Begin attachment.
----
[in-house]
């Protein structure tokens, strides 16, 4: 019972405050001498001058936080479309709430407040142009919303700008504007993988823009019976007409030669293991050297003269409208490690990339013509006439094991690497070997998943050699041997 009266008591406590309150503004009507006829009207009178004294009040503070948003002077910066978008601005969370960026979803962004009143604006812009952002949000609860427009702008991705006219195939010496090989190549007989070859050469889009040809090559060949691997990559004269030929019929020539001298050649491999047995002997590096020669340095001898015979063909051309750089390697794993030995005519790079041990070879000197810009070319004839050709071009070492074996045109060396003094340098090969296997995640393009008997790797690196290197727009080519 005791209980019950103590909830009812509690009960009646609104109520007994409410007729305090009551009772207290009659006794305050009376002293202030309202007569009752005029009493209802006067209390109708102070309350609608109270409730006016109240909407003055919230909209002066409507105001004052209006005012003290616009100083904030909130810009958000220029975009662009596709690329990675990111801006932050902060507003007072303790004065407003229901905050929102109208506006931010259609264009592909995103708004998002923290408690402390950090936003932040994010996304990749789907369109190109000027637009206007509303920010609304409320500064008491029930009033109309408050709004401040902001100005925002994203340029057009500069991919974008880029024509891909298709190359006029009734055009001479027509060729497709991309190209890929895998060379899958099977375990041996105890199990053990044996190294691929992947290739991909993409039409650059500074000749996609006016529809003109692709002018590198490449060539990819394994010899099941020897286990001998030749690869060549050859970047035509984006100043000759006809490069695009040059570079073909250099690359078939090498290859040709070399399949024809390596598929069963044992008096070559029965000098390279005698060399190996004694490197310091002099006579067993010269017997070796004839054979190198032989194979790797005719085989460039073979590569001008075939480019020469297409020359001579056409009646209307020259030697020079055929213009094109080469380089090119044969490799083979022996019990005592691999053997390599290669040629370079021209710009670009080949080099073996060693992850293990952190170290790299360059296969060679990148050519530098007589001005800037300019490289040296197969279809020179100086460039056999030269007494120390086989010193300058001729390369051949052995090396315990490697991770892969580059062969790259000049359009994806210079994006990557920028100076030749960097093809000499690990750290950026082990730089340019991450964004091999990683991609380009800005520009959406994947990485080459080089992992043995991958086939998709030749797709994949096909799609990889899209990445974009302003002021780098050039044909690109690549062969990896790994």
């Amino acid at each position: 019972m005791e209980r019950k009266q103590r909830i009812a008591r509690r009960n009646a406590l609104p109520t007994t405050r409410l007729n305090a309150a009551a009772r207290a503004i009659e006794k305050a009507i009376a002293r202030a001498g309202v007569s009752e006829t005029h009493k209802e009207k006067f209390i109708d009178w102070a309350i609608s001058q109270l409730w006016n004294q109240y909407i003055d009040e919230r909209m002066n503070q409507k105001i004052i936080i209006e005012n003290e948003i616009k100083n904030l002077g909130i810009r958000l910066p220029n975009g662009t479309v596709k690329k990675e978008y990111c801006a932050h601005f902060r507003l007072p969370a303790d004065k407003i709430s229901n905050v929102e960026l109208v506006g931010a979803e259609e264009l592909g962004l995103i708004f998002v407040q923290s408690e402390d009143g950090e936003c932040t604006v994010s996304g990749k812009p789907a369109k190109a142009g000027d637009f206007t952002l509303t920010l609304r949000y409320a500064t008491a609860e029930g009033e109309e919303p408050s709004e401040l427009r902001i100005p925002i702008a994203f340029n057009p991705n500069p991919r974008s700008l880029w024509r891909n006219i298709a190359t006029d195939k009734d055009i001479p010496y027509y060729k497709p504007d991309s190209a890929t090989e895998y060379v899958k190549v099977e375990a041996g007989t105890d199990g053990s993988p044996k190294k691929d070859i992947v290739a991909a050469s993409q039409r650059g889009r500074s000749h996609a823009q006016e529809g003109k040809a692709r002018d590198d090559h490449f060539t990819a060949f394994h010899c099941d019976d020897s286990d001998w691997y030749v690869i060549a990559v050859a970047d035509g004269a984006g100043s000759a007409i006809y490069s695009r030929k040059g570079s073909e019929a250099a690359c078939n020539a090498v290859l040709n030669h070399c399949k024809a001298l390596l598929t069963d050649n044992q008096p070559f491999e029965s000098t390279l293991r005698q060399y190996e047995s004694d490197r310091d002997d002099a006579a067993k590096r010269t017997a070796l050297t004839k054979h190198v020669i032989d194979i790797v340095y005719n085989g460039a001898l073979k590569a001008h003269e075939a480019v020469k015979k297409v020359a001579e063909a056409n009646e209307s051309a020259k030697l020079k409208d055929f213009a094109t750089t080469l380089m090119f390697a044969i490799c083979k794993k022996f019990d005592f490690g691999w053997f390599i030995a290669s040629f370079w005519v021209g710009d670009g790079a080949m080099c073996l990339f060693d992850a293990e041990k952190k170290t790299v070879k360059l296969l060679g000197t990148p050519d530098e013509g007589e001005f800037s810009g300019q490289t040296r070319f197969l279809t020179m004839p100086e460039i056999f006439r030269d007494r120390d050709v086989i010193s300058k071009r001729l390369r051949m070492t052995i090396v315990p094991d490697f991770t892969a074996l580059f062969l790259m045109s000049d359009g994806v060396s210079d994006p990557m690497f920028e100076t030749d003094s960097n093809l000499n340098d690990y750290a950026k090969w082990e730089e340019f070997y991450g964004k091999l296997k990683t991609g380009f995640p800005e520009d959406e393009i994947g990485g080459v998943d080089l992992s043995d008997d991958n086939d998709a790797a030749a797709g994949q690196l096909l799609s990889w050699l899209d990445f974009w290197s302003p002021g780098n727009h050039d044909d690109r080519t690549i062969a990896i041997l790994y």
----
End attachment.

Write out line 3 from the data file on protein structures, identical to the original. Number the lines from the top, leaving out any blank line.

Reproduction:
């Amino acid at each position: 019972m005791e209980r019950k009266q103590r909830i009812a008591r509690r009960n009646a406590l609104p109520t007994t405050r409410l007729n305090a309150a009551a009772r207290a503004i009659e006794k305050a009507i009376a002293r202030a001498g309202v007569s009752e006829t005029h009493k209802e009207k006067f209390i109708d009178w102070a309350i609608s001058q109270l409730w006016n004294q109240y909407i003055d009040e919230r909209m002066n503070q409507k105001i004052i936080i209006e005012n003290e948003i616009k100083n904030l002077g909130i810009r958000l910066p220029n975009g662009t479309v596709k690329k990675e978008y990111c801006a932050h601005f902060r507003l007072p969370a303790d004065k407003i709430s229901n905050v929102e960026l109208v506006g931010a979803e259609e264009l592909g962004l995103i708004f998002v407040q923290s408690e402390d009143g950090e936003c932040t604006v994010s996304g990749k812009p789907a369109k190109a142009g000027d637009f206007t952002l509303t920010l609304r949000y409320a500064t008491a609860e029930g009033e109309e919303p408050s709004e401040l427009r902001i100005p925002i702008a994203f340029n057009p991705n500069p991919r974008s700008l880029w024509r891909n006219i298709a190359t006029d195939k009734d055009i001479p010496y027509y060729k497709p504007d991309s190209a890929t090989e895998y060379v899958k190549v099977e375990a041996g007989t105890d199990g053990s993988p044996k190294k691929d070859i992947v290739a991909a050469s993409q039409r650059g889009r500074s000749h996609a823009q006016e529809g003109k040809a692709r002018d590198d090559h490449f060539t990819a060949f394994h010899c099941d019976d020897s286990d001998w691997y030749v690869i060549a990559v050859a970047d035509g004269a984006g100043s000759a007409i006809y490069s695009r030929k040059g570079s073909e019929a250099a690359c078939n020539a090498v290859l040709n030669h070399c399949k024809a001298l390596l598929t069963d050649n044992q008096p070559f491999e029965s000098t390279l293991r005698q060399y190996e047995s004694d490197r310091d002997d002099a006579a067993k590096r010269t017997a070796l050297t004839k054979h190198v020669i032989d194979i790797v340095y005719n085989g460039a001898l073979k590569a001008h003269e075939a480019v020469k015979k297409v020359a001579e063909a056409n009646e209307s051309a020259k030697l020079k409208d055929f213009a094109t750089t080469l380089m090119f390697a044969i490799c083979k794993k022996f019990d005592f490690g691999w053997f390599i030995a290669s040629f370079w005519v021209g710009d670009g790079a080949m080099c073996l990339f060693d992850a293990e041990k952190k170290t790299v070879k360059l296969l060679g000197t990148p050519d530098e013509g007589e001005f800037s810009g300019q490289t040296r070319f197969l279809t020179m004839p100086e460039i056999f006439r030269d007494r120390d050709v086989i010193s300058k071009r001729l390369r051949m070492t052995i090396v315990p094991d490697f991770t892969a074996l580059f062969l790259m045109s000049d359009g994806v060396s210079d994006p990557m690497f920028e100076t030749d003094s960097n093809l000499n340098d690990y750290a950026k090969w082990e730089e340019f070997y991450g964004k091999l296997k990683t991609g380009f995640p800005e520009d959406e393009i994947g990485g080459v998943d080089l992992s043995d008997d991958n086939d998709a790797a030749a797709g994949q690196l096909l799609s990889w050699l899209d990445f974009w290197s302003p002021g780098n727009h050039d044909d690109r080519t690549i062969a990896i041997l790994y």